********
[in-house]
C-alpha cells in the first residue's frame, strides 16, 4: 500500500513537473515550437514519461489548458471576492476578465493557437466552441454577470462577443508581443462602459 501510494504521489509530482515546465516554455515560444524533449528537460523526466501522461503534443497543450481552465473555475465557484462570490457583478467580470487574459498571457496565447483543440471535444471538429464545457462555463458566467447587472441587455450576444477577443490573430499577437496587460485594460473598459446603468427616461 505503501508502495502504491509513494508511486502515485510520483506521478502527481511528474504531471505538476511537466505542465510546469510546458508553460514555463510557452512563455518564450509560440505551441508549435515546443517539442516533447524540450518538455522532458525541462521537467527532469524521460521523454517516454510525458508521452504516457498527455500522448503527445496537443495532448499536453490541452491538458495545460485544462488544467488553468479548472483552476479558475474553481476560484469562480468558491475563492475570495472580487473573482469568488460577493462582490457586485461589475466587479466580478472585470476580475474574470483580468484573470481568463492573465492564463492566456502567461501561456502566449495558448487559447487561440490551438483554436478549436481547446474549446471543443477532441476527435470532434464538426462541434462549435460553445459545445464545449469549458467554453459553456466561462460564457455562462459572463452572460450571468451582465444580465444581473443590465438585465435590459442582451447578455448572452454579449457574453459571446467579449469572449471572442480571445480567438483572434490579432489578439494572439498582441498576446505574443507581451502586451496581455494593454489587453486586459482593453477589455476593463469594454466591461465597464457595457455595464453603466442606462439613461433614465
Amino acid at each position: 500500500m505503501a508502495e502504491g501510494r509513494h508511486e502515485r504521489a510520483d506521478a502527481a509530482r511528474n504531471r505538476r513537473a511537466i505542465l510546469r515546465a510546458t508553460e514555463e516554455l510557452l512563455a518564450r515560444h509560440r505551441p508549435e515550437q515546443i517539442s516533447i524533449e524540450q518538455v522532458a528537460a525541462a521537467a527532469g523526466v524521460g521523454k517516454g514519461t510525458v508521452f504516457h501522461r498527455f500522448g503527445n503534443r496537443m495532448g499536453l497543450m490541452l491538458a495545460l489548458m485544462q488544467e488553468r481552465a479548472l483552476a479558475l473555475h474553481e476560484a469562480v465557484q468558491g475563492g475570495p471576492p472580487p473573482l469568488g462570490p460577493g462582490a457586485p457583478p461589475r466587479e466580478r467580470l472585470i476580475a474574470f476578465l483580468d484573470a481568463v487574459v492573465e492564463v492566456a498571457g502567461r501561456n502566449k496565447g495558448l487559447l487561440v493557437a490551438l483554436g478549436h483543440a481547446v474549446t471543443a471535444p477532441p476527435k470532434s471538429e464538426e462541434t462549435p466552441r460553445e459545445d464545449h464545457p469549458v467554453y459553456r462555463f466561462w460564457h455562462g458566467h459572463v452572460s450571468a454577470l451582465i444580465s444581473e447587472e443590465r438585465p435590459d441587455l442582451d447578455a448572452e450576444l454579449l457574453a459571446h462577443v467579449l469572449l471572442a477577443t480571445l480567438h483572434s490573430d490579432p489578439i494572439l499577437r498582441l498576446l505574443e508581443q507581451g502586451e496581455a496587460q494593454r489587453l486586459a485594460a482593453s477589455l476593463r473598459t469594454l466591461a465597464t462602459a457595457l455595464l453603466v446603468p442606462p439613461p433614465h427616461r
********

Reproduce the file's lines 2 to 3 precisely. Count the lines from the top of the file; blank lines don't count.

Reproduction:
C-alpha cells in the first residue's frame, strides 16, 4: 500500500513537473515550437514519461489548458471576492476578465493557437466552441454577470462577443508581443462602459 501510494504521489509530482515546465516554455515560444524533449528537460523526466501522461503534443497543450481552465473555475465557484462570490457583478467580470487574459498571457496565447483543440471535444471538429464545457462555463458566467447587472441587455450576444477577443490573430499577437496587460485594460473598459446603468427616461 505503501508502495502504491509513494508511486502515485510520483506521478502527481511528474504531471505538476511537466505542465510546469510546458508553460514555463510557452512563455518564450509560440505551441508549435515546443517539442516533447524540450518538455522532458525541462521537467527532469524521460521523454517516454510525458508521452504516457498527455500522448503527445496537443495532448499536453490541452491538458495545460485544462488544467488553468479548472483552476479558475474553481476560484469562480468558491475563492475570495472580487473573482469568488460577493462582490457586485461589475466587479466580478472585470476580475474574470483580468484573470481568463492573465492564463492566456502567461501561456502566449495558448487559447487561440490551438483554436478549436481547446474549446471543443477532441476527435470532434464538426462541434462549435460553445459545445464545449469549458467554453459553456466561462460564457455562462459572463452572460450571468451582465444580465444581473443590465438585465435590459442582451447578455448572452454579449457574453459571446467579449469572449471572442480571445480567438483572434490579432489578439494572439498582441498576446505574443507581451502586451496581455494593454489587453486586459482593453477589455476593463469594454466591461465597464457595457455595464453603466442606462439613461433614465
Amino acid at each position: 500500500m505503501a508502495e502504491g501510494r509513494h508511486e502515485r504521489a510520483d506521478a502527481a509530482r511528474n504531471r505538476r513537473a511537466i505542465l510546469r515546465a510546458t508553460e514555463e516554455l510557452l512563455a518564450r515560444h509560440r505551441p508549435e515550437q515546443i517539442s516533447i524533449e524540450q518538455v522532458a528537460a525541462a521537467a527532469g523526466v524521460g521523454k517516454g514519461t510525458v508521452f504516457h501522461r498527455f500522448g503527445n503534443r496537443m495532448g499536453l497543450m490541452l491538458a495545460l489548458m485544462q488544467e488553468r481552465a479548472l483552476a479558475l473555475h474553481e476560484a469562480v465557484q468558491g475563492g475570495p471576492p472580487p473573482l469568488g462570490p460577493g462582490a457586485p457583478p461589475r466587479e466580478r467580470l472585470i476580475a474574470f476578465l483580468d484573470a481568463v487574459v492573465e492564463v492566456a498571457g502567461r501561456n502566449k496565447g495558448l487559447l487561440v493557437a490551438l483554436g478549436h483543440a481547446v474549446t471543443a471535444p477532441p476527435k470532434s471538429e464538426e462541434t462549435p466552441r460553445e459545445d464545449h464545457p469549458v467554453y459553456r462555463f466561462w460564457h455562462g458566467h459572463v452572460s450571468a454577470l451582465i444580465s444581473e447587472e443590465r438585465p435590459d441587455l442582451d447578455a448572452e450576444l454579449l457574453a459571446h462577443v467579449l469572449l471572442a477577443t480571445l480567438h483572434s490573430d490579432p489578439i494572439l499577437r498582441l498576446l505574443e508581443q507581451g502586451e496581455a496587460q494593454r489587453l486586459a485594460a482593453s477589455l476593463r473598459t469594454l466591461a465597464t462602459a457595457l455595464l453603466v446603468p442606462p439613461p433614465h427616461r